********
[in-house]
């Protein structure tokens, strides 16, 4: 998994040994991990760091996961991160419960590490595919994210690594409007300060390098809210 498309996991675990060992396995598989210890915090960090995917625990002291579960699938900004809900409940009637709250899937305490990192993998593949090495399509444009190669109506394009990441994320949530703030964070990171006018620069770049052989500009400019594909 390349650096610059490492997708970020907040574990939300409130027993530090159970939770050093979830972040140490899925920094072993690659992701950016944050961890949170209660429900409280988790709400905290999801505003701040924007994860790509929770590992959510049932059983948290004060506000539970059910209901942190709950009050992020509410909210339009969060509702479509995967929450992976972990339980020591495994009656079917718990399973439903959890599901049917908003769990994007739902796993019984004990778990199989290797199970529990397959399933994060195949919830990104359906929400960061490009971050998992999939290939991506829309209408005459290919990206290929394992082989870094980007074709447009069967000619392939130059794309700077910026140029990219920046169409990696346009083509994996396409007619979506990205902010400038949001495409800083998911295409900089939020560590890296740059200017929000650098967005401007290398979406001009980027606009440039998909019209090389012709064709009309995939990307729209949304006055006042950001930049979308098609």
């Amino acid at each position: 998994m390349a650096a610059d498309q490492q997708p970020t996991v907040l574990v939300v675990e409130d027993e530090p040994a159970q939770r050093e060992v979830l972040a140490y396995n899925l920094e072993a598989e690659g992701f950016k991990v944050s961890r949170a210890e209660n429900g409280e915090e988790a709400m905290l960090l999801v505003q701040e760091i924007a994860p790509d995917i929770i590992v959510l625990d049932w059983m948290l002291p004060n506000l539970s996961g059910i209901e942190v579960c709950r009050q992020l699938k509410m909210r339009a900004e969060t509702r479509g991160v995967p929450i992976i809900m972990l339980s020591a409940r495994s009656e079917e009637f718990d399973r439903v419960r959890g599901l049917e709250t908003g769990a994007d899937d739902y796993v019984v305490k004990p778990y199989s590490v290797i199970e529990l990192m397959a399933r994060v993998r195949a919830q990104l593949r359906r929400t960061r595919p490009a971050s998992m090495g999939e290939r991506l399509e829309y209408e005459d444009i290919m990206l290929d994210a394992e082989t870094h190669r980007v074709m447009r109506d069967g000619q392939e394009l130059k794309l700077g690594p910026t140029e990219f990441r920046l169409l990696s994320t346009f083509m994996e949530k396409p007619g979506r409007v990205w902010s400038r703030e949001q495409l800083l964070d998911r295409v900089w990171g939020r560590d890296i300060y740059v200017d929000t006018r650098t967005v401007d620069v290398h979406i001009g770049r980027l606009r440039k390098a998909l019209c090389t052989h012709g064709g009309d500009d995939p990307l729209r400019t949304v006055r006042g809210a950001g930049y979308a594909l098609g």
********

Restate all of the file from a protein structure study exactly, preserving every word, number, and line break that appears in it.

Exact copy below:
[in-house]
């Protein structure tokens, strides 16, 4: 998994040994991990760091996961991160419960590490595919994210690594409007300060390098809210 498309996991675990060992396995598989210890915090960090995917625990002291579960699938900004809900409940009637709250899937305490990192993998593949090495399509444009190669109506394009990441994320949530703030964070990171006018620069770049052989500009400019594909 390349650096610059490492997708970020907040574990939300409130027993530090159970939770050093979830972040140490899925920094072993690659992701950016944050961890949170209660429900409280988790709400905290999801505003701040924007994860790509929770590992959510049932059983948290004060506000539970059910209901942190709950009050992020509410909210339009969060509702479509995967929450992976972990339980020591495994009656079917718990399973439903959890599901049917908003769990994007739902796993019984004990778990199989290797199970529990397959399933994060195949919830990104359906929400960061490009971050998992999939290939991506829309209408005459290919990206290929394992082989870094980007074709447009069967000619392939130059794309700077910026140029990219920046169409990696346009083509994996396409007619979506990205902010400038949001495409800083998911295409900089939020560590890296740059200017929000650098967005401007290398979406001009980027606009440039998909019209090389012709064709009309995939990307729209949304006055006042950001930049979308098609």
């Amino acid at each position: 998994m390349a650096a610059d498309q490492q997708p970020t996991v907040l574990v939300v675990e409130d027993e530090p040994a159970q939770r050093e060992v979830l972040a140490y396995n899925l920094e072993a598989e690659g992701f950016k991990v944050s961890r949170a210890e209660n429900g409280e915090e988790a709400m905290l960090l999801v505003q701040e760091i924007a994860p790509d995917i929770i590992v959510l625990d049932w059983m948290l002291p004060n506000l539970s996961g059910i209901e942190v579960c709950r009050q992020l699938k509410m909210r339009a900004e969060t509702r479509g991160v995967p929450i992976i809900m972990l339980s020591a409940r495994s009656e079917e009637f718990d399973r439903v419960r959890g599901l049917e709250t908003g769990a994007d899937d739902y796993v019984v305490k004990p778990y199989s590490v290797i199970e529990l990192m397959a399933r994060v993998r195949a919830q990104l593949r359906r929400t960061r595919p490009a971050s998992m090495g999939e290939r991506l399509e829309y209408e005459d444009i290919m990206l290929d994210a394992e082989t870094h190669r980007v074709m447009r109506d069967g000619q392939e394009l130059k794309l700077g690594p910026t140029e990219f990441r920046l169409l990696s994320t346009f083509m994996e949530k396409p007619g979506r409007v990205w902010s400038r703030e949001q495409l800083l964070d998911r295409v900089w990171g939020r560590d890296i300060y740059v200017d929000t006018r650098t967005v401007d620069v290398h979406i001009g770049r980027l606009r440039k390098a998909l019209c090389t052989h012709g064709g009309d500009d995939p990307l729209r400019t949304v006055r006042g809210a950001g930049y979308a594909l098609g």